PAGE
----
We ought to support volunteer efforts

04Dec 2018
The Guardian
We ought to support volunteer efforts

THE International Volunteer Day for Economic and Social Development (5 December), more commonly referred to as the International Volunteer Day (IVD),-

is an international observance mandated by the UN General Assembly in 1985. It offers an opportunity for volunteer-involving organisations and individual volunteers to promote volunteerism, encourage governments to support volunteer efforts and recognise volunteer contributions to the achievement of the Sustainable Development Goals (SDGs)  at local, national and international levels.

International Volunteer Day is celebrated by many non-governmental organisations, civil society, and the private sector, among others. It is also marked and supported by the United Nations Volunteers (UNV) programme.

UNV coordinates a campaign to promote IVD every year, building on the impact volunteers have in communities, nationally and globally for peace and development.

In 2018 the focus of IVD is not only to celebrate volunteerism in all its facets, but also to highlight the role that volunteers play in building resilient communities. It is worth noting that current estimates equate the global volunteer workforce to 109 million full-time workers. 30 per cent of volunteering that takes place formally through organizations, associations and groups; and 70 per cent occurs through informal engagement between individuals. Overall, 60 per cent of the informal volunteers are women.

“Volunteers are often the first to act in times of crisis, helping millions to survive despite the risks. Their work upholds our common humanity.”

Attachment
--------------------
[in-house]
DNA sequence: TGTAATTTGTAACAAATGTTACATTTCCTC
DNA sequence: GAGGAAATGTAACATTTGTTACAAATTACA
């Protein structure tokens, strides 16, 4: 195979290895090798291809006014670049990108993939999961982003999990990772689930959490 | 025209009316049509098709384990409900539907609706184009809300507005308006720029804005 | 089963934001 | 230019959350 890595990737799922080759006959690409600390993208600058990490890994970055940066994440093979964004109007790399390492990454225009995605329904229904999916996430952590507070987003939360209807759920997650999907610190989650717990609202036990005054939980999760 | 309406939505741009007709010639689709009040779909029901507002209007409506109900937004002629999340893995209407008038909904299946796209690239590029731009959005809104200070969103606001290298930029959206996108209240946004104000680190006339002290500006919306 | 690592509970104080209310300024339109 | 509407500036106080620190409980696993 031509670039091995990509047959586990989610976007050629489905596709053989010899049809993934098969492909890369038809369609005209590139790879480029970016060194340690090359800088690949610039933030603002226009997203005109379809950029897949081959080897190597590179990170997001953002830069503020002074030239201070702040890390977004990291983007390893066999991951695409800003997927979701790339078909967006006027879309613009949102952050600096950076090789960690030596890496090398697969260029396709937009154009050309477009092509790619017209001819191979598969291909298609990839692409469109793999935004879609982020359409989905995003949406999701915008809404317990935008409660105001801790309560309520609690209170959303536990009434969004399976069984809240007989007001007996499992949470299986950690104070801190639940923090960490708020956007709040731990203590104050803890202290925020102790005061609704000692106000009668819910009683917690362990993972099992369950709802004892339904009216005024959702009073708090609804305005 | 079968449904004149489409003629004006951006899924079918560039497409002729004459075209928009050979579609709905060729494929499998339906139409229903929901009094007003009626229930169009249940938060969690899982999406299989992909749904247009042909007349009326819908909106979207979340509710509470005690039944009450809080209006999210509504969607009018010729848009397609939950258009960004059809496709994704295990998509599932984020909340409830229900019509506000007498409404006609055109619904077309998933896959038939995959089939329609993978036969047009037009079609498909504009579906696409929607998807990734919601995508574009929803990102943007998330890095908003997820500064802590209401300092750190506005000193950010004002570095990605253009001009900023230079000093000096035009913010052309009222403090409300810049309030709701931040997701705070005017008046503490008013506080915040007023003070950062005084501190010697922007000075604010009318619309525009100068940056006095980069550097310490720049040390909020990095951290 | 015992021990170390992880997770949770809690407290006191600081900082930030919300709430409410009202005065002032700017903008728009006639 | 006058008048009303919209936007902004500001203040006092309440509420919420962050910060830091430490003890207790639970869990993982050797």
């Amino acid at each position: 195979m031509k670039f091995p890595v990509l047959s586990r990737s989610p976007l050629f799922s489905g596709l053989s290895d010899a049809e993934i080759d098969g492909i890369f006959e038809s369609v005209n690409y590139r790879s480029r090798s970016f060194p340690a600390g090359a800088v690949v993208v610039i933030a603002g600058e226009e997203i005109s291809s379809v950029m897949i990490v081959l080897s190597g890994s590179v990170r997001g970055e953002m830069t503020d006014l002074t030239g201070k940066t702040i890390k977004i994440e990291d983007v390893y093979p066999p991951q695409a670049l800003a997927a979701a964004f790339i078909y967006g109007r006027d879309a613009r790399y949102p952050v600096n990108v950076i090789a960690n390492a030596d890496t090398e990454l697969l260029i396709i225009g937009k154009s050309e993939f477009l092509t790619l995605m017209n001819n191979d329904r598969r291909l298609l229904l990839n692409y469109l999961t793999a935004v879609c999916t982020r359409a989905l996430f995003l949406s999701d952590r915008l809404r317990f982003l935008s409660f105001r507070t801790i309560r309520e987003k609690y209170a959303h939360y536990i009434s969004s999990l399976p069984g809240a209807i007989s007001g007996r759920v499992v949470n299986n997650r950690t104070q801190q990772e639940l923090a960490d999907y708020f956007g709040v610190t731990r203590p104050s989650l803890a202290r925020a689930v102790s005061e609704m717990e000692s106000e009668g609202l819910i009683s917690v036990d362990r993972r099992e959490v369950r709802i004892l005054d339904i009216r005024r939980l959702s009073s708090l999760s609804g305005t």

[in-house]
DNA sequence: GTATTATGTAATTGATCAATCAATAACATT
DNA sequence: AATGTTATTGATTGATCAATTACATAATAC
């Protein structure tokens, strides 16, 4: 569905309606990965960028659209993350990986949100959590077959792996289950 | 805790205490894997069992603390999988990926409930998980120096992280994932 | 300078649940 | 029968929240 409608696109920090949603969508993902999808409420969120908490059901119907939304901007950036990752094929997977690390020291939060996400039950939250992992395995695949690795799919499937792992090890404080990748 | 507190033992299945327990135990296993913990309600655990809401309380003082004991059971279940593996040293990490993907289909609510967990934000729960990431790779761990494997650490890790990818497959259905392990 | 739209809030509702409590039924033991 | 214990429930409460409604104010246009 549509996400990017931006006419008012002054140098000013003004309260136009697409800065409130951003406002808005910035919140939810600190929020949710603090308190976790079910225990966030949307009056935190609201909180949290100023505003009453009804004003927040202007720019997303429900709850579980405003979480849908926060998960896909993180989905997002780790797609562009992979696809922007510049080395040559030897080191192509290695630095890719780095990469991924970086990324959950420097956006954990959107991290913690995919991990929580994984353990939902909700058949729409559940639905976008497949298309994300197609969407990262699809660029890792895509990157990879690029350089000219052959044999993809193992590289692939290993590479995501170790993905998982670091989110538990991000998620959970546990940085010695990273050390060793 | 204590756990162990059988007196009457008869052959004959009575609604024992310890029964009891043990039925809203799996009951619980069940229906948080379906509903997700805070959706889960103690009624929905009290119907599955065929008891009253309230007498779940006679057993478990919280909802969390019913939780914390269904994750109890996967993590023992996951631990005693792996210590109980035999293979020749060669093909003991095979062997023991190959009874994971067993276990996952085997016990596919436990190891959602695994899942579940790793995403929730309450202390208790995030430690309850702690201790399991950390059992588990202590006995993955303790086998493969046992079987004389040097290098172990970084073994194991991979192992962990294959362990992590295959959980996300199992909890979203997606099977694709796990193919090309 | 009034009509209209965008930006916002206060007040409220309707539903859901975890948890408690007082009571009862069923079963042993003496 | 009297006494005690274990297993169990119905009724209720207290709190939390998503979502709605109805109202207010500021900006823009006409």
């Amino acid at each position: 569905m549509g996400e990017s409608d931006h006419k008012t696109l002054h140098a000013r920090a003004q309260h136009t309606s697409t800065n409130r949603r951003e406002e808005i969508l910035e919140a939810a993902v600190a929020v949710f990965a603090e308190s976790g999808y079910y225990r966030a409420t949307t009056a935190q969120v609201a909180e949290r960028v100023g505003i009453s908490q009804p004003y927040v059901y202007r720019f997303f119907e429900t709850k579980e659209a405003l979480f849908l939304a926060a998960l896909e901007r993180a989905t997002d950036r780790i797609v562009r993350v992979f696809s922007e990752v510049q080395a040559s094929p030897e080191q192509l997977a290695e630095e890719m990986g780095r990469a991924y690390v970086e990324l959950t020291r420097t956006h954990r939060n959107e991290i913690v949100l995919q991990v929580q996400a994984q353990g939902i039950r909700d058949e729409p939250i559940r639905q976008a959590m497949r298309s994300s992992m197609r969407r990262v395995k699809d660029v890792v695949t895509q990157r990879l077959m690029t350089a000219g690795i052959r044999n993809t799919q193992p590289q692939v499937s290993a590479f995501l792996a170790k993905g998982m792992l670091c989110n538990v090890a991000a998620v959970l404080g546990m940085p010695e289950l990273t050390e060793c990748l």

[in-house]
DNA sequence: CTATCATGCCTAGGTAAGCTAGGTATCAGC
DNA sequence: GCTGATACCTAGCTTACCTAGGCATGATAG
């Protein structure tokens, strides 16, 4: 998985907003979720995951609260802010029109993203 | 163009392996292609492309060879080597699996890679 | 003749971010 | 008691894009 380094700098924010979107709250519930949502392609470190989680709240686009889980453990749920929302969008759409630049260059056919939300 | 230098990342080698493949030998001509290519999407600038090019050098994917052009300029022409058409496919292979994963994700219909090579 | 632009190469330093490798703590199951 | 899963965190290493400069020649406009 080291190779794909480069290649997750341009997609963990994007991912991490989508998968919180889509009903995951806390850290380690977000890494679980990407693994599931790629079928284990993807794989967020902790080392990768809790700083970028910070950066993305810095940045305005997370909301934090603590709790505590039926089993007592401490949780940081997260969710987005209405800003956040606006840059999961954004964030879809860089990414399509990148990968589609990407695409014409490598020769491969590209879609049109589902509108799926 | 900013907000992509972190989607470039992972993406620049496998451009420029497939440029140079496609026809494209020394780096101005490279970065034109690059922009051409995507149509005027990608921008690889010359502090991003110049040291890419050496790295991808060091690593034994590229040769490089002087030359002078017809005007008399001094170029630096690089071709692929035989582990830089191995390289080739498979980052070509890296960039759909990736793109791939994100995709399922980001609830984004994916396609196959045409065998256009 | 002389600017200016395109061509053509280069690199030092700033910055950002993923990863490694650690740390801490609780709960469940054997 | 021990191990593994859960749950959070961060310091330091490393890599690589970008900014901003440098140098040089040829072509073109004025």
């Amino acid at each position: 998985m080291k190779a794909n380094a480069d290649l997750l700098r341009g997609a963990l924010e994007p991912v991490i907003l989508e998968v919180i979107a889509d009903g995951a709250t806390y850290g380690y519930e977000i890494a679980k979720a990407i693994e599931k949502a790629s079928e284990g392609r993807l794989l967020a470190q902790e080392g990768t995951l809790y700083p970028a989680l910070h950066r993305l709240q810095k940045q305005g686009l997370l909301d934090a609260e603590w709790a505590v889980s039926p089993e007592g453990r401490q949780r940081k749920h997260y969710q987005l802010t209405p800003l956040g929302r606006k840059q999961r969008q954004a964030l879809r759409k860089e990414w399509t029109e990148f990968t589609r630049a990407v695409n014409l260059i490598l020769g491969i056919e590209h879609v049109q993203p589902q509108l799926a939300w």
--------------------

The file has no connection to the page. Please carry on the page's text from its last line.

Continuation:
Secretary-General António Guterres, International Volunteer Day 2017 .

International Volunteer Day is a chance for individual volunteers, communities and organisations to promote their contributions to development at the local, national and international levels. By combining United Nations (UN) support with a grassroots mandate, International Volunteer Day is a unique opportunity for people and volunteer-involving organisations to work with government agencies, non-profit institutions, community groups, academia and the private sector.

In 2012, in response to evolving experiences and recommendations, the United Nations Volunteers (UNV) programme spearheaded a Five-Year International Volunteer Day Strategy, with the aim to make it more globally recognised and grassroots-owned.

In the last six years, IVD was celebrated each year in over 80 countries annually. The IVD website receives around 50,000 page views every year, with around 150 stories posted which highlight over 50,000 volunteers, photos and videos of celebrations worldwide.

Traditionally, on International Volunteer Day, UNV calls for nominations and launches the UNV Online Volunteering Award. A jury made up of UNV representatives and external experts in volunteerism and development cooperation reviews the nominations and selects the winners.

The United Nations Volunteers (UNV) programme invites citizens worldwide to be inspired by the winner’s stories and participate in the global voting for their favourite winner. The team that gets the most votes is announced as the public’s favourite on the International Day of Happiness.

The purpose of the award is to recognise online volunteers’ contributions towards achieving the Sustainable Development Goals, to showcase the many ways in which online volunteers can strengthen the capacities of organisations and to demonstrate the difference volunteers can make to peace and development projects by sharing their time, skills and expertise over the Internet.




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